To get an overall feel for the artist, I like to do a short demo track (1-2 minute) that I can reference for range and style.  After a production plan is established, it's a good idea to set up templates within your software that are exclusive to the artist.  This prevents having to re-invent the wheel before each session.

Shine a Light

As producers, our job is not to shine OUR light on the artist; our job is to position the artist properly, so that they can best shine in THEIR light.  If you think a certain drum loop won't work, or that a live guitar will work better than a software guitar, explain your reasoning and work with the artist to come up with an agreeable solution, while maintaining creative integrity.  Always remember your role as a producer is to offer the tools and expertise needed to create great memorable music.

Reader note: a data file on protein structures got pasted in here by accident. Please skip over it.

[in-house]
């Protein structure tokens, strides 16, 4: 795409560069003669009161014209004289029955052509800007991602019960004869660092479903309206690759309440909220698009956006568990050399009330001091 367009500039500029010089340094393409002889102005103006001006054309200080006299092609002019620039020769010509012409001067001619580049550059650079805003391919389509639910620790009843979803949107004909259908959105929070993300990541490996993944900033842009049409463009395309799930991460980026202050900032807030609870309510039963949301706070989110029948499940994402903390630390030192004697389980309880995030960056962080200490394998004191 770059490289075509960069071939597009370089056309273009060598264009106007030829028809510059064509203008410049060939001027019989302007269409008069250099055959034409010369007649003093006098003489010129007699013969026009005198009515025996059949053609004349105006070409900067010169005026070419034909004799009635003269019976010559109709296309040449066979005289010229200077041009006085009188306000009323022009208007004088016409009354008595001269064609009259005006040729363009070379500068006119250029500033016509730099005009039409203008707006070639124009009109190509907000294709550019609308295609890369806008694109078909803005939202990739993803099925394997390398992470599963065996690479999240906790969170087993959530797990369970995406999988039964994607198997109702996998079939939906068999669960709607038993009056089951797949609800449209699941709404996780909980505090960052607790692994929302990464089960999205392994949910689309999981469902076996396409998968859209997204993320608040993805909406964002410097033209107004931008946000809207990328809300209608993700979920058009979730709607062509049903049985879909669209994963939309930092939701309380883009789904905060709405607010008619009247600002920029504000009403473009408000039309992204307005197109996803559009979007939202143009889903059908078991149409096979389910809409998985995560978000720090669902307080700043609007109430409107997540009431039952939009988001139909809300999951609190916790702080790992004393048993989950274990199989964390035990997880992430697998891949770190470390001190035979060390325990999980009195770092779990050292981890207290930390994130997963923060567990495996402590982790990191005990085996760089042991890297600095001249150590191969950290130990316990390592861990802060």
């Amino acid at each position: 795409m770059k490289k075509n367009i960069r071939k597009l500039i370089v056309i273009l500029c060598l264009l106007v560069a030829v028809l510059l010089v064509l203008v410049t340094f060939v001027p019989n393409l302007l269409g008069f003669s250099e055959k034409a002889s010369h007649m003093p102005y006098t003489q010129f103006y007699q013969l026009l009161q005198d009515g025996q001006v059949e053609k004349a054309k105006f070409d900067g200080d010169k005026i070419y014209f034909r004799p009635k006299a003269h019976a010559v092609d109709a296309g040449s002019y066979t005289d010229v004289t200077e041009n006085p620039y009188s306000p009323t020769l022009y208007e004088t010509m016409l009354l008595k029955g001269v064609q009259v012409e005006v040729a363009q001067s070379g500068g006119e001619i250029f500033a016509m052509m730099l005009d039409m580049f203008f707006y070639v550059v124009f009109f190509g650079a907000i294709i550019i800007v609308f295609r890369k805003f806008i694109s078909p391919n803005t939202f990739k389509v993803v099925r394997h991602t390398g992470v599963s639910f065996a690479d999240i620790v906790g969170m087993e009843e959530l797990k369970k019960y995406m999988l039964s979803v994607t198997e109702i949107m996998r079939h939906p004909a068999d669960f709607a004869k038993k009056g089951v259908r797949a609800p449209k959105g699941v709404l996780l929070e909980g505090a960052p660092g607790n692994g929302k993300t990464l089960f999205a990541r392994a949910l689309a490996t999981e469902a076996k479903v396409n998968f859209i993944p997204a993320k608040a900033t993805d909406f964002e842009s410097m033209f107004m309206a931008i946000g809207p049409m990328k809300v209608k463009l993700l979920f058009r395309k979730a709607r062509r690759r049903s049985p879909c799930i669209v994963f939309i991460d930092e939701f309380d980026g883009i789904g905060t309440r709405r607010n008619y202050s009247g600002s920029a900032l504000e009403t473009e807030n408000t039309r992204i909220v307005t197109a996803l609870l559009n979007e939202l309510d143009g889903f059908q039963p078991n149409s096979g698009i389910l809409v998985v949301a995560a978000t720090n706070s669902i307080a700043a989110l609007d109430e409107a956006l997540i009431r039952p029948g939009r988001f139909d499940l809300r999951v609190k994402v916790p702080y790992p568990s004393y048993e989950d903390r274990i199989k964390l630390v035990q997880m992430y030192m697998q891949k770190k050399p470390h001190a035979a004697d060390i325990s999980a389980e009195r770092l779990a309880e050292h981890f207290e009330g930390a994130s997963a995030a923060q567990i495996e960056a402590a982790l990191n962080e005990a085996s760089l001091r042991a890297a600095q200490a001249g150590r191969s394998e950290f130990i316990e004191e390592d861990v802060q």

Marvin is a musician, recording artist and blogger.  Follow him on Twitter/Instagram @mthompsonjr.


5 Anti-Resolutions for Creatives 

As musicians, visual and print artists, and writers and poets, the ability to focus can sometimes be our Achilles’ heel.  There’s rarely a shortage of ideas, melodies or storylines, but the task of putting it all together can feel uncreative. While the world is making their annual resolutions, here are 5 anti-resolutions (“anti” so as not to feel so daunting) for creatives.  The good part is, you can start anytime!